We spent all those years working full-time because we wanted to find meaning, create a difference at our workplace and feel we did a job well. That drive and ambition have stayed the same, but it takes a little time to direct that energy somewhere else. 

I believe that moving from full-time work to retirement must be the most challenging thing because you suddenly have a whole week that you need to fill, so moving to part-time work first really does even out the ride.

Plan your transition

Before you leap from full-time to part-time work:

  • Discuss ideas and options with those closest to you impacted by your reduced hours. 
  • To ensure everyone is happy, discuss it with your colleagues and how your working less will impact them.
  • Look at your household spending and earning, and decide how you will survive on a reduced income. In our case, our reduced incomes, plus income from our side hustle, are still more than enough to live comfortably on. 
  • Forecast your spending and be honest about the fact that you might spend more than before because you suddenly have time to do new projects.
  • On your non-working days, create a daily planner, as this will give you a sense of purpose and structure and is particularly useful in those early months.
  • Be flexible. Know that returning to work is always an option!

What about money?

Our move to part-time work was well thought out; it was in the planning phase for years. The key was getting our living costs as low as possible, so becoming debt-free was a considerable part of our planning. But when I say ‘planning’, it was less about the math and more about conversations about what we wanted in life and how we would need to position ourselves to get there financially. Our ultimate goal was and still is for Jonny to quit work entirely and for me to stay working part-time. Why? Because that is what will make each of us happy. 

Therefore, we didn’t want to be forced back into full-time work due to money. Of course, if we had to, we wouldn’t hesitate, but the goal was to live comfortably on our part-time incomes or by using a portion of our share market investments.

So, I looked at our weekly, monthly and annual spending in PocketSmith, which helped me figure out how much we would need to earn from working to cover our costs, still pay into our retirement accounts, and keep up our standard of living. We rely heavily on Sinking Funds to save in advance for upcoming expenses that we know of, plus we keep a six-month emergency fund on hand for those costs we couldn’t predict. I closely monitor our spending using the PocketSmith pinwheel, knowing that we can quickly trim our spending if we need to. We don’t sail close to the wind with our money, and we keep a decent cash buffer meaning that if our incomes start to dwindle and we struggle to cover costs, we have both time and money to draw on while we try to fix the income issues.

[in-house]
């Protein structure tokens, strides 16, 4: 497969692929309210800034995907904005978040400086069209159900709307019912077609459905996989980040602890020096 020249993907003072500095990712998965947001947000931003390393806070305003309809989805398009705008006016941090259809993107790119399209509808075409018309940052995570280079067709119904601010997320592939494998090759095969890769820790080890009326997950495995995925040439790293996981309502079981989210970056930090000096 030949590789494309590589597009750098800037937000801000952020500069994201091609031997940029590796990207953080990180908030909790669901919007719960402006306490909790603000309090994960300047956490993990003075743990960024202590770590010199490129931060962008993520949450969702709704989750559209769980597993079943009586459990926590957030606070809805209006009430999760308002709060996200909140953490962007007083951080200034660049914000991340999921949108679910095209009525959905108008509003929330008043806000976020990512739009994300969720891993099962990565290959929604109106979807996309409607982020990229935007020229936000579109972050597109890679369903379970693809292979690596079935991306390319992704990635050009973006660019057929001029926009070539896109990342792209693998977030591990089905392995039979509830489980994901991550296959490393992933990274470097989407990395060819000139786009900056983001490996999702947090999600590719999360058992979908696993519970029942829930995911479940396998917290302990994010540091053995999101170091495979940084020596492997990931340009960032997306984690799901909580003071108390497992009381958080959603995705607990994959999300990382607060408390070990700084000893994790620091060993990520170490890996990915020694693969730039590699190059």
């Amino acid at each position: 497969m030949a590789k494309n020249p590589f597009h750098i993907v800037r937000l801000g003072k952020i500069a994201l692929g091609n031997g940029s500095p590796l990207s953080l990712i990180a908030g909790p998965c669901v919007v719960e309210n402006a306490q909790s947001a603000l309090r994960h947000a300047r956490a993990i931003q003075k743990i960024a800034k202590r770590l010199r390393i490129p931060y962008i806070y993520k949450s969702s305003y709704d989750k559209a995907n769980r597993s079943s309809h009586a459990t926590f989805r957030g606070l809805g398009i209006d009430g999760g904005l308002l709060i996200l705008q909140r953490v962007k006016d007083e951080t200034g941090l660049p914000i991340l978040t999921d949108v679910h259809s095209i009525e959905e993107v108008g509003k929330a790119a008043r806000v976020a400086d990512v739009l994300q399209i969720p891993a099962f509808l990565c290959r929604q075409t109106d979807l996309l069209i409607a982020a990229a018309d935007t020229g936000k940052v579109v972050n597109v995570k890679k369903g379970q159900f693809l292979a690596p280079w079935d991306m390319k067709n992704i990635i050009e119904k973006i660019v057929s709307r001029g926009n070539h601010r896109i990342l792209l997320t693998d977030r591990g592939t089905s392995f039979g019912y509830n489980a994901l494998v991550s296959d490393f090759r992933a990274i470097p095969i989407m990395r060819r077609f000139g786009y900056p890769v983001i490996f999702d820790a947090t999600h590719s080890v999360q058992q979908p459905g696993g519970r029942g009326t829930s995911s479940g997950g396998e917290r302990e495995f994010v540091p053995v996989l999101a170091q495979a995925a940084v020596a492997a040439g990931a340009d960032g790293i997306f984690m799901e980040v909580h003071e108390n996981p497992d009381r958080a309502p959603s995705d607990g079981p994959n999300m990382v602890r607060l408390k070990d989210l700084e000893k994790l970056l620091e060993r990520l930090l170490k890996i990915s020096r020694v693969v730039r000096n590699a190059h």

It’s working well so far

What I’ve noticed is that when you are younger and choosing to work less, society expects you to be constantly ‘doing something’ with your time. On the one hand, people can be quite judgy, while on the other hand, they have little interest in what you are doing. People are busy enough living their own lives to give yours more than a cursory glance. So I think it’s vital to do things with your time that are meaningful to YOU and be unapologetic about that. Our working life looks different to all our friends, but working less was not us overreacting to hating our jobs. It was instead a considered move towards finding a better balance in life. And although we are still working out some kinks, we have indeed found that. I would encourage you to curate your life well, too, because we each have one shot at it.

Happy saving!

Ruth blogs at all about how she and her family handle money. What’s the secret? Spend less than you earn, invest the difference, avoid debt and budget each dollar that flows through your hands. She firmly believes that if you can just get the basics right, life becomes easier from there on in.